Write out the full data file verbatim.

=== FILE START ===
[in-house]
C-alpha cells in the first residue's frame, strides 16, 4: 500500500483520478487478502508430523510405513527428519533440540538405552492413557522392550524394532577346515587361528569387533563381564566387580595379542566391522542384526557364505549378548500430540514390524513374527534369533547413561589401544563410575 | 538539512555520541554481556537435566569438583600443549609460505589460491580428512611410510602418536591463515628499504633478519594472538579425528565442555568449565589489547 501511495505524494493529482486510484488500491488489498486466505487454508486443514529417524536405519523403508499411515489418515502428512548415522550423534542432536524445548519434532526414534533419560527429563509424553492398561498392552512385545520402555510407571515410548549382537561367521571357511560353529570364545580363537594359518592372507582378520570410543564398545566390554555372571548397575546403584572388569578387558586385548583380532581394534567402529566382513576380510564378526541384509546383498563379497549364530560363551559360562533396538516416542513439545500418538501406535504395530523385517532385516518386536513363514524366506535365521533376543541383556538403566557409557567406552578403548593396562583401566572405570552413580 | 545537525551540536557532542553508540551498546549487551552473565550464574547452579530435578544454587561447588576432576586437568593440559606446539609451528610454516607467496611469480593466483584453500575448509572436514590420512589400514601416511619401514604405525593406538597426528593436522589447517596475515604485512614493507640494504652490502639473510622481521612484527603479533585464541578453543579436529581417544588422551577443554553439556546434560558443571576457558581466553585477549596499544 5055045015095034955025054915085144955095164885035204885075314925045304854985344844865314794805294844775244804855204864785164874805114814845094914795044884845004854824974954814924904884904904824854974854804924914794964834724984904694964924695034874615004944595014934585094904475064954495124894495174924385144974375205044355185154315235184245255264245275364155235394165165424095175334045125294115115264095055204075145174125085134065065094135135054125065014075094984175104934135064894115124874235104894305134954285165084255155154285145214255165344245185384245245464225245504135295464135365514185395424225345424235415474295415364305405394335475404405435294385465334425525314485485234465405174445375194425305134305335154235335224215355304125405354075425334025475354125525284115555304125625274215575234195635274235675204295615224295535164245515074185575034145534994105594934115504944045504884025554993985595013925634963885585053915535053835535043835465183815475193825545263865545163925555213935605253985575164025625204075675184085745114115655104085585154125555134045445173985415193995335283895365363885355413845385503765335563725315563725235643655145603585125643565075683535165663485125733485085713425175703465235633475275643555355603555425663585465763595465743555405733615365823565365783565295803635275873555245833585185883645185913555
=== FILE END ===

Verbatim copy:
[in-house]
C-alpha cells in the first residue's frame, strides 16, 4: 500500500483520478487478502508430523510405513527428519533440540538405552492413557522392550524394532577346515587361528569387533563381564566387580595379542566391522542384526557364505549378548500430540514390524513374527534369533547413561589401544563410575 | 538539512555520541554481556537435566569438583600443549609460505589460491580428512611410510602418536591463515628499504633478519594472538579425528565442555568449565589489547 501511495505524494493529482486510484488500491488489498486466505487454508486443514529417524536405519523403508499411515489418515502428512548415522550423534542432536524445548519434532526414534533419560527429563509424553492398561498392552512385545520402555510407571515410548549382537561367521571357511560353529570364545580363537594359518592372507582378520570410543564398545566390554555372571548397575546403584572388569578387558586385548583380532581394534567402529566382513576380510564378526541384509546383498563379497549364530560363551559360562533396538516416542513439545500418538501406535504395530523385517532385516518386536513363514524366506535365521533376543541383556538403566557409557567406552578403548593396562583401566572405570552413580 | 545537525551540536557532542553508540551498546549487551552473565550464574547452579530435578544454587561447588576432576586437568593440559606446539609451528610454516607467496611469480593466483584453500575448509572436514590420512589400514601416511619401514604405525593406538597426528593436522589447517596475515604485512614493507640494504652490502639473510622481521612484527603479533585464541578453543579436529581417544588422551577443554553439556546434560558443571576457558581466553585477549596499544 5055045015095034955025054915085144955095164885035204885075314925045304854985344844865314794805294844775244804855204864785164874805114814845094914795044884845004854824974954814924904884904904824854974854804924914794964834724984904694964924695034874615004944595014934585094904475064954495124894495174924385144974375205044355185154315235184245255264245275364155235394165165424095175334045125294115115264095055204075145174125085134065065094135135054125065014075094984175104934135064894115124874235104894305134954285165084255155154285145214255165344245185384245245464225245504135295464135365514185395424225345424235415474295415364305405394335475404405435294385465334425525314485485234465405174445375194425305134305335154235335224215355304125405354075425334025475354125525284115555304125625274215575234195635274235675204295615224295535164245515074185575034145534994105594934115504944045504884025554993985595013925634963885585053915535053835535043835465183815475193825545263865545163925555213935605253985575164025625204075675184085745114115655104085585154125555134045445173985415193995335283895365363885355413845385503765335563725315563725235643655145603585125643565075683535165663485125733485085713425175703465235633475275643555355603555425663585465763595465743555405733615365823565365783565295803635275873555245833585185883645185913555